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Donor Participation Project

Why Engagement Isn’t Enough: Building Trust and Advocacy Through Community

For nonprofits, building an engaged audience is important but not enough. True impact comes from developing a community of advocates and supporters who trust and believe in your mission. According to marketing expert Mark Schaefer, “Community is the last great marketing strategy.”

Schaefer argues that nonprofits must move beyond engagement metrics and focus on building authentic relationships. This means creating spaces, both online and offline, for people to connect over shared interests and values. Bring together your most loyal supporters and give them opportunities to bond over their passion for your cause. Even starting with just five highly engaged people can be enough to get the momentum going.

A thriving community has benefits that engagement alone does not provide. Organic advocacy happens when community members spread your message through word-of-mouth and social sharing. Their endorsements are far more powerful than your organization saying the same thing. Community also offers a direct line to your supporters that provides instant feedback and ideas to help you stay culturally relevant.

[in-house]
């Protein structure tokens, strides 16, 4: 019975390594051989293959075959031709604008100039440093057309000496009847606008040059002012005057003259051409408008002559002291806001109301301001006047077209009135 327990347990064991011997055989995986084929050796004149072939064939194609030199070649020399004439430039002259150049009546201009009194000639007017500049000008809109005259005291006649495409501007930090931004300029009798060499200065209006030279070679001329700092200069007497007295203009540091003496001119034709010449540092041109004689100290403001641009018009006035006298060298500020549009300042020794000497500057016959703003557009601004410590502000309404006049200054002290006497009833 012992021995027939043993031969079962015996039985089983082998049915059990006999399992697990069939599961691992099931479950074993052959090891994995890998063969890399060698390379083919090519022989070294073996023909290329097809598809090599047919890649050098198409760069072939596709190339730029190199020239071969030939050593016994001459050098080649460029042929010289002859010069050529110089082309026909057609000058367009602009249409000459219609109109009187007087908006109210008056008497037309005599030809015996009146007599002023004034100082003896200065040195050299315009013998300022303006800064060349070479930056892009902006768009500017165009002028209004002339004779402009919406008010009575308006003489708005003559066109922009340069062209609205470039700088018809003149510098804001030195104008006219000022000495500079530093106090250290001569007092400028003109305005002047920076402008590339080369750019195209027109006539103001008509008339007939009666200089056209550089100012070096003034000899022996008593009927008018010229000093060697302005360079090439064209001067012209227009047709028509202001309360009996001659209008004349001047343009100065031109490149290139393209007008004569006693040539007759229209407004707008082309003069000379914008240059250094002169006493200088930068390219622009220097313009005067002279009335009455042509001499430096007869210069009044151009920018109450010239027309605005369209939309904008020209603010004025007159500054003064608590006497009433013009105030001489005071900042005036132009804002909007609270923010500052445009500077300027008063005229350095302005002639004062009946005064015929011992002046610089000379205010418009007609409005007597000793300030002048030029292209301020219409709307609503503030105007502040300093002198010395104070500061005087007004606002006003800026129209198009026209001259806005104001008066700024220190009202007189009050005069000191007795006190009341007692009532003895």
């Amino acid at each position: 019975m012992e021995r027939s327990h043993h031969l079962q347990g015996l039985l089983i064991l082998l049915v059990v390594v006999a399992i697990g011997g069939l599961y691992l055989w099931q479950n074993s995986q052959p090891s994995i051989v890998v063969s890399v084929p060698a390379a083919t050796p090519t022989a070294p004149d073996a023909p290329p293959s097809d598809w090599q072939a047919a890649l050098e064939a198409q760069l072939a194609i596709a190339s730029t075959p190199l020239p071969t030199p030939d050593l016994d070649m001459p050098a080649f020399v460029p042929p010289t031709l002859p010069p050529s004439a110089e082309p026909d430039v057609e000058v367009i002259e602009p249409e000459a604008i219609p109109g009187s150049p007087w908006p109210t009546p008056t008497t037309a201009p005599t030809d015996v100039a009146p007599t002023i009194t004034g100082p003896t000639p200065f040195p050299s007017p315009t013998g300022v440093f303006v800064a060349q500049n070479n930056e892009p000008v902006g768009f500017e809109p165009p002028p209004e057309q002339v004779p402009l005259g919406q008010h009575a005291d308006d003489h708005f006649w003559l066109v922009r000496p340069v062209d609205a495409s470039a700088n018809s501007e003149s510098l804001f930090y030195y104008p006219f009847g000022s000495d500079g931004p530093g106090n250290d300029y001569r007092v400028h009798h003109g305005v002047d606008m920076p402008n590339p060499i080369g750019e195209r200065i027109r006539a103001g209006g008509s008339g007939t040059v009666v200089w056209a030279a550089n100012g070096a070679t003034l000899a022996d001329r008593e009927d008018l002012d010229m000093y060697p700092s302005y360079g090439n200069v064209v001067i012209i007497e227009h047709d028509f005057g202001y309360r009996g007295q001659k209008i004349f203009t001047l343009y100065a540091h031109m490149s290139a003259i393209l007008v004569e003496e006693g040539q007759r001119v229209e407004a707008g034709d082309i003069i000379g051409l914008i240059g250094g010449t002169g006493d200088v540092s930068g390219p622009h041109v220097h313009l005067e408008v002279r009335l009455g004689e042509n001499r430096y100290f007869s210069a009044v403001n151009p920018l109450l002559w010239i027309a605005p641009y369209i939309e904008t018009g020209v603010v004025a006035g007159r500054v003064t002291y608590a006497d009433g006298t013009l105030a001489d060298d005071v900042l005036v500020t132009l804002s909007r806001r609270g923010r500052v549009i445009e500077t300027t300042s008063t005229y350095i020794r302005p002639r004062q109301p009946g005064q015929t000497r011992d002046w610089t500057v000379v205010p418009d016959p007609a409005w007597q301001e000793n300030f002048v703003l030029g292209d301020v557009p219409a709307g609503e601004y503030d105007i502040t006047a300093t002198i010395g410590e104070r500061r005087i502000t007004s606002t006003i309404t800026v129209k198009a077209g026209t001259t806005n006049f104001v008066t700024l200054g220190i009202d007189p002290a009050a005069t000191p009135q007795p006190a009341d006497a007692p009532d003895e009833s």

However, community requires nurturing the right culture. It must be a welcoming space built on trust, respect, and support. Members want to feel that they belong and that their voices are heard. Identify and empower community advocates by giving them leadership roles and opportunities to contribute in meaningful ways. While community may mean giving up some control, the rewards of relevancy and organic growth are well worth it.

For resource-strapped nonprofits, community may seem like an impossible challenge. But according to Schaefer, it does not require a huge budget or staff.

Start small by experimenting with a Facebook group or monthly meetups. Focus on creating interesting content and experiences that elicit emotion and participation. As leaders emerge, reward their contributions to help the community thrive with limited resources.

In the end, community comes down to people – how they connect, share, and advocate for a cause bigger than themselves. Nurturing these human connections will build trust in your organization and a shared belief in your mission that endures well beyond any single campaign or communication. While measuring engagement provides data, building community creates true and lasting impact.

View the full recording of this session in our Resource Library.

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